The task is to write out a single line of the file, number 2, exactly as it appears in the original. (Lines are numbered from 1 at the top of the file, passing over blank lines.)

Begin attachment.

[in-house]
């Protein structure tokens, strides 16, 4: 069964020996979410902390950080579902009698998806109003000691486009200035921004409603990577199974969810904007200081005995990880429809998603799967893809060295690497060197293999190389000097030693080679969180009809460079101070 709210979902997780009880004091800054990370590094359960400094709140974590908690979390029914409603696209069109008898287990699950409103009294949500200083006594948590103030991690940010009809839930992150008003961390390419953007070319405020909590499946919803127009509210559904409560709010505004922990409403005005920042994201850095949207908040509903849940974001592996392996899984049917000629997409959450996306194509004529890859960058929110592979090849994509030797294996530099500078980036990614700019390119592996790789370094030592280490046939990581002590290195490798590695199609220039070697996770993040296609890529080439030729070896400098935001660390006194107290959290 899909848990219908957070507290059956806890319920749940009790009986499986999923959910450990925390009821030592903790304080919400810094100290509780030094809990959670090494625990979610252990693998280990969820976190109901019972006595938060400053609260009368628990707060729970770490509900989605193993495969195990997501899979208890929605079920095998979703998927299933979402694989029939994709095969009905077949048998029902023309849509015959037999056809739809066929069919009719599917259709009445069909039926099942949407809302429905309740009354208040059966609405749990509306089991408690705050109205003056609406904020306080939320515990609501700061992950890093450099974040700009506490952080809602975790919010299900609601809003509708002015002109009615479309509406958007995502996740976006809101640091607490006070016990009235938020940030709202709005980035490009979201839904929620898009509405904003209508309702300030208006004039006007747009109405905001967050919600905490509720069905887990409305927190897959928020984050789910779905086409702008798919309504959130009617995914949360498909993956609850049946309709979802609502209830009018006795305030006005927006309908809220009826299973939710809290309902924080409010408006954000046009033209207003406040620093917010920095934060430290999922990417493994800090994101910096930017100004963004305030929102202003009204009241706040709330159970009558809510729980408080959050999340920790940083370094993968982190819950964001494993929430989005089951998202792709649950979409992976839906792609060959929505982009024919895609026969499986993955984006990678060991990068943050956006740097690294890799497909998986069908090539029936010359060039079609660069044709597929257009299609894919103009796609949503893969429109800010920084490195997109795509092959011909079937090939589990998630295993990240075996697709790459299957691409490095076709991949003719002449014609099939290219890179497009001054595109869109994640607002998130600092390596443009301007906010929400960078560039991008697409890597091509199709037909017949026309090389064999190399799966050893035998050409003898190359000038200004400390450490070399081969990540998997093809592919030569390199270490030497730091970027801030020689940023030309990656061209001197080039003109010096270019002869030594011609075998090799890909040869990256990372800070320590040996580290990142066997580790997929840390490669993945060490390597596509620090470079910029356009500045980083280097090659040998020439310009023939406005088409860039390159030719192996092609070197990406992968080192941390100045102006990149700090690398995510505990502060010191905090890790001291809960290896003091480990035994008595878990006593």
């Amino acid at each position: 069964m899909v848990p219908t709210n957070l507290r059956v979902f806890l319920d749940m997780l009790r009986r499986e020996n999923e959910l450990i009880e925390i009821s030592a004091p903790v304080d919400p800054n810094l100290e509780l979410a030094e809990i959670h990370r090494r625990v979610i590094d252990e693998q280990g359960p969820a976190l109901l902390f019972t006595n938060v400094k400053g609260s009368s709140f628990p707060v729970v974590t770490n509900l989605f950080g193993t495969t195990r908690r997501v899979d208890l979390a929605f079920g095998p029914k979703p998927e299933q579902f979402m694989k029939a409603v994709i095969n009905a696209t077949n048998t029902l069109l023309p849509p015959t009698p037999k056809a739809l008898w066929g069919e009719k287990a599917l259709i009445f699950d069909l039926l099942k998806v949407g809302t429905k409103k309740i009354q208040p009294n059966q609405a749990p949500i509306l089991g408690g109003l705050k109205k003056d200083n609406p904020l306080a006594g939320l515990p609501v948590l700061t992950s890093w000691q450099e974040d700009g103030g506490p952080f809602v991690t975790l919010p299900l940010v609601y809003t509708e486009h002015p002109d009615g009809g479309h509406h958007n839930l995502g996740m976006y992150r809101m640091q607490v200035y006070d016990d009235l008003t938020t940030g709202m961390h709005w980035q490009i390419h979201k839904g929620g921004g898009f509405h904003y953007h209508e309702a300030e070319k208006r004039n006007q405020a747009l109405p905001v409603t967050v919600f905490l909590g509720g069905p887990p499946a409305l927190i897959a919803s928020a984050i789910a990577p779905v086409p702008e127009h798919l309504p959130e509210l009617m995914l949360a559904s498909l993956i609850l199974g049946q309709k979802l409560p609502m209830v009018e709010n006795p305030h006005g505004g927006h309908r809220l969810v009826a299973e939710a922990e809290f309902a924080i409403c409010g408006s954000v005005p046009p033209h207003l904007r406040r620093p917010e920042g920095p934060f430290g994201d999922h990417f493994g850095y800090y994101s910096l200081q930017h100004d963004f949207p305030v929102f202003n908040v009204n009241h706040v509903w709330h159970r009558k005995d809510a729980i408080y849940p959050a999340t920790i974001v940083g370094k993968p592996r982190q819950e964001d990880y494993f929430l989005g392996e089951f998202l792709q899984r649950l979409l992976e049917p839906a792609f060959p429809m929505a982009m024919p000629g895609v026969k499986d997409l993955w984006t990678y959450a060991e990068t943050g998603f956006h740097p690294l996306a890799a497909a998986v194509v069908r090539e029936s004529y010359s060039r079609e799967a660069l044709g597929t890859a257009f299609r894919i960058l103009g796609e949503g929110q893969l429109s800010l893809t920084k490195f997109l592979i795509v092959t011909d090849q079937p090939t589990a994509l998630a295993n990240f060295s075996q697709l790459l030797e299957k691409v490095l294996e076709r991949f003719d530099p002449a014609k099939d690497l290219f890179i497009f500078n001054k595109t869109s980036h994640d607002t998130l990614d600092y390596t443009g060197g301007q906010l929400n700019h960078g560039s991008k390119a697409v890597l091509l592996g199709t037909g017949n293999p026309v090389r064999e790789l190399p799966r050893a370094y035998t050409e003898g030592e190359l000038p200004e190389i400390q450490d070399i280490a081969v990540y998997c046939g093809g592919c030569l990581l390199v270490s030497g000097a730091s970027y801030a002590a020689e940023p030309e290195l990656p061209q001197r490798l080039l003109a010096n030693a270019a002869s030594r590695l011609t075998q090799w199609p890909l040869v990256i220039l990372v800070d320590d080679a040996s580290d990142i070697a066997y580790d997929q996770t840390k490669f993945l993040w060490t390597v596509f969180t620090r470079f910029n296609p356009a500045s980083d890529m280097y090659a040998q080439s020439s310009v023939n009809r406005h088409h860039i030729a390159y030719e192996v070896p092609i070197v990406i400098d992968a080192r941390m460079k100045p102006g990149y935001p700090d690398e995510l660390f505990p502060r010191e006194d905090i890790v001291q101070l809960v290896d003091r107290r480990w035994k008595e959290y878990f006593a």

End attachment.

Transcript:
């Protein structure tokens, strides 16, 4: 069964020996979410902390950080579902009698998806109003000691486009200035921004409603990577199974969810904007200081005995990880429809998603799967893809060295690497060197293999190389000097030693080679969180009809460079101070 709210979902997780009880004091800054990370590094359960400094709140974590908690979390029914409603696209069109008898287990699950409103009294949500200083006594948590103030991690940010009809839930992150008003961390390419953007070319405020909590499946919803127009509210559904409560709010505004922990409403005005920042994201850095949207908040509903849940974001592996392996899984049917000629997409959450996306194509004529890859960058929110592979090849994509030797294996530099500078980036990614700019390119592996790789370094030592280490046939990581002590290195490798590695199609220039070697996770993040296609890529080439030729070896400098935001660390006194107290959290 899909848990219908957070507290059956806890319920749940009790009986499986999923959910450990925390009821030592903790304080919400810094100290509780030094809990959670090494625990979610252990693998280990969820976190109901019972006595938060400053609260009368628990707060729970770490509900989605193993495969195990997501899979208890929605079920095998979703998927299933979402694989029939994709095969009905077949048998029902023309849509015959037999056809739809066929069919009719599917259709009445069909039926099942949407809302429905309740009354208040059966609405749990509306089991408690705050109205003056609406904020306080939320515990609501700061992950890093450099974040700009506490952080809602975790919010299900609601809003509708002015002109009615479309509406958007995502996740976006809101640091607490006070016990009235938020940030709202709005980035490009979201839904929620898009509405904003209508309702300030208006004039006007747009109405905001967050919600905490509720069905887990409305927190897959928020984050789910779905086409702008798919309504959130009617995914949360498909993956609850049946309709979802609502209830009018006795305030006005927006309908809220009826299973939710809290309902924080409010408006954000046009033209207003406040620093917010920095934060430290999922990417493994800090994101910096930017100004963004305030929102202003009204009241706040709330159970009558809510729980408080959050999340920790940083370094993968982190819950964001494993929430989005089951998202792709649950979409992976839906792609060959929505982009024919895609026969499986993955984006990678060991990068943050956006740097690294890799497909998986069908090539029936010359060039079609660069044709597929257009299609894919103009796609949503893969429109800010920084490195997109795509092959011909079937090939589990998630295993990240075996697709790459299957691409490095076709991949003719002449014609099939290219890179497009001054595109869109994640607002998130600092390596443009301007906010929400960078560039991008697409890597091509199709037909017949026309090389064999190399799966050893035998050409003898190359000038200004400390450490070399081969990540998997093809592919030569390199270490030497730091970027801030020689940023030309990656061209001197080039003109010096270019002869030594011609075998090799890909040869990256990372800070320590040996580290990142066997580790997929840390490669993945060490390597596509620090470079910029356009500045980083280097090659040998020439310009023939406005088409860039390159030719192996092609070197990406992968080192941390100045102006990149700090690398995510505990502060010191905090890790001291809960290896003091480990035994008595878990006593």